October 17, 2009

Theory and Event 12.3 Introduction 12.3 Jodi Dean and Michael J. Shapiro The articles in 12.3 suggest a political-theoretical topography marked by the prominence of Freud and Deleuze and traces of Benjamin and Derrida. Screened of proper names, the features contouring the political are swamps and fissures, shifting edges, unstable sprawls and impossible spaces without centers. There are subterranean forces threatening to rupture or exceed the unstable structures unsuccessfully attempting their containment. How one or how we—itself the name of a problem and an aspiration—might make it through or even reside in such a terrain thus becomes the question (dis)orienting this issue of Theory & Event. In "Freud and the Political," Mladen Dolar opens with an anecdote about Freud in a cave, a hidden encounter with political resonance. Rather than coinciding with the social surface, the political takes the form of a more fundamental fissure. Psychoanalysis describes and dissects this crack of the political, a point Dolar explores in relation to the psychoanalytic institution, drive, and the opposition between the artificial and the primary masses. Too often, Dolar explains, psychoanalysis's relation to the political is misread as the Oedipal familial drama (as in the critique presented in Anti-Oedipus). He offers an alternative reading that addresses the subversion of roles and positions, the untying and undoing of relationships, central to psychoanalysis's circumscription of the political. James Martel ("The Messiah who Comes and Goes: Franz Kafka on Redemption, Conspiracy and Community") argues that we only clumsily make our way through the political. Most of the time...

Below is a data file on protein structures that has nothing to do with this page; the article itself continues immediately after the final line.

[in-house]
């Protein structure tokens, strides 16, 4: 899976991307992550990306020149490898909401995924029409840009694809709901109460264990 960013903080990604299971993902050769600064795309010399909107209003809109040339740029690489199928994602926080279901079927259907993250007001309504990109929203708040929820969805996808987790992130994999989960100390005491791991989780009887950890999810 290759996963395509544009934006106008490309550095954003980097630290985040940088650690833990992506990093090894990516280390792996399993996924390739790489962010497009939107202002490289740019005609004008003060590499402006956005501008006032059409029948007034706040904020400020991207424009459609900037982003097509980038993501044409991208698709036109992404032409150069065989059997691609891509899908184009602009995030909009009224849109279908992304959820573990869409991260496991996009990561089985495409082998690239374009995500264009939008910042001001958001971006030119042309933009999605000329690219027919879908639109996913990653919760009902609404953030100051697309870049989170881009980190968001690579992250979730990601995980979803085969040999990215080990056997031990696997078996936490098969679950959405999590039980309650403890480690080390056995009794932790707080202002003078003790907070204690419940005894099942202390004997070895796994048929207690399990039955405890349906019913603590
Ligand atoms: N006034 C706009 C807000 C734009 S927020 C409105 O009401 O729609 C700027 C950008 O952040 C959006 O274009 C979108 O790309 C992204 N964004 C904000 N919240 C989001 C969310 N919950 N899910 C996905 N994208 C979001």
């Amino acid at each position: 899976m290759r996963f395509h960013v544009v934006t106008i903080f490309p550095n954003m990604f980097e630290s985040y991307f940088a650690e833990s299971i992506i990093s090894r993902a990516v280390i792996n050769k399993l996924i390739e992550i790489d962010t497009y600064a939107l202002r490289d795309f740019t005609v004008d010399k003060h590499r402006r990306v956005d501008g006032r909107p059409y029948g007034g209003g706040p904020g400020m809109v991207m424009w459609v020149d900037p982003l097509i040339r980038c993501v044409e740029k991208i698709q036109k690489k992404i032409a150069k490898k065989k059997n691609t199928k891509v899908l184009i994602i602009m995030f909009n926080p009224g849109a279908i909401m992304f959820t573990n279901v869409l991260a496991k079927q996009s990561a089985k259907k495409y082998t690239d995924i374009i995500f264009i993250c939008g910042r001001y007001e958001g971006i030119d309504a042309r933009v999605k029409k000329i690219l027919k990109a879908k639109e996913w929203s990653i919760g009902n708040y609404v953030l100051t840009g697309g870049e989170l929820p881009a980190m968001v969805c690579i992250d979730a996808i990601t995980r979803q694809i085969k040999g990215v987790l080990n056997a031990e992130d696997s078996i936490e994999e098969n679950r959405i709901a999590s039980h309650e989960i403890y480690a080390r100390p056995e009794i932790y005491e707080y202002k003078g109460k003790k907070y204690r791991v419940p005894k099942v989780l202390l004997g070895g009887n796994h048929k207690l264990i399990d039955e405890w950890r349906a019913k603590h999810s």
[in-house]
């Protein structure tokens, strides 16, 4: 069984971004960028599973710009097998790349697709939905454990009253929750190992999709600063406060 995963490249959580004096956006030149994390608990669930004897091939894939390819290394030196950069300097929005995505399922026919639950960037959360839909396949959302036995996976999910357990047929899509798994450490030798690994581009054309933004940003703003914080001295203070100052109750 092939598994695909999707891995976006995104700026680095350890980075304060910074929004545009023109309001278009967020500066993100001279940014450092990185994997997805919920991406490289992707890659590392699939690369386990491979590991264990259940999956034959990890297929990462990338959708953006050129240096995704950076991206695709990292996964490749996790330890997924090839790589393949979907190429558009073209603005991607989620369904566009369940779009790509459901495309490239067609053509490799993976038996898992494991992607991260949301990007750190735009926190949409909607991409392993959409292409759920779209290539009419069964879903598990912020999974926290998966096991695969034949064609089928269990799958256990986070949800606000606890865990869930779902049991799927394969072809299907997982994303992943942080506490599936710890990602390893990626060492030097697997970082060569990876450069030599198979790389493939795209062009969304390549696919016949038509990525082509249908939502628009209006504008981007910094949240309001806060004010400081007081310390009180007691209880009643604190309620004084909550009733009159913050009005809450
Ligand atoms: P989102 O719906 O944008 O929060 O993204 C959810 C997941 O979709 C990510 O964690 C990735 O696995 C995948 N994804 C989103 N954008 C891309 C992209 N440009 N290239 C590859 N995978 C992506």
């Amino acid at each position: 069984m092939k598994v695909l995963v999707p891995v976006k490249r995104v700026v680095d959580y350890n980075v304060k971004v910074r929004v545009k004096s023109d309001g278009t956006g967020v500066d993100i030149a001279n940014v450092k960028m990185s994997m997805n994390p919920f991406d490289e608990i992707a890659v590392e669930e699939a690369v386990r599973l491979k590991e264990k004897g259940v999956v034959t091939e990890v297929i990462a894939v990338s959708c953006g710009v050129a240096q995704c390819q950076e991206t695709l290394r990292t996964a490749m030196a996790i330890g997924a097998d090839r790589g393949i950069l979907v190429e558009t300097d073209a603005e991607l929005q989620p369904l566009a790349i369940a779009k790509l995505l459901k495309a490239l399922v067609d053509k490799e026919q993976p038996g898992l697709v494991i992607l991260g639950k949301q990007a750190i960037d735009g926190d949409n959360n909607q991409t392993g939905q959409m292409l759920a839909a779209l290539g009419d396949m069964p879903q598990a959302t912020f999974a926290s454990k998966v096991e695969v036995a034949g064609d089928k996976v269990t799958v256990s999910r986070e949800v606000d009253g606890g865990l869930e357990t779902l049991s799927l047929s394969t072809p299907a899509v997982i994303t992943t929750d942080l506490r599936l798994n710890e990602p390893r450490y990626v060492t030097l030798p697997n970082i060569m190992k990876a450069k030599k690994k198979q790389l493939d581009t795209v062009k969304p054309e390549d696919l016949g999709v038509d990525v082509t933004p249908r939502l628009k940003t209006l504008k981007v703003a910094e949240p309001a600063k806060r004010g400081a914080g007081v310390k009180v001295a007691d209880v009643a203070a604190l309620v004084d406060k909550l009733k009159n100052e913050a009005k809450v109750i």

Jodi Dean

Jodi Dean is a political theorist.

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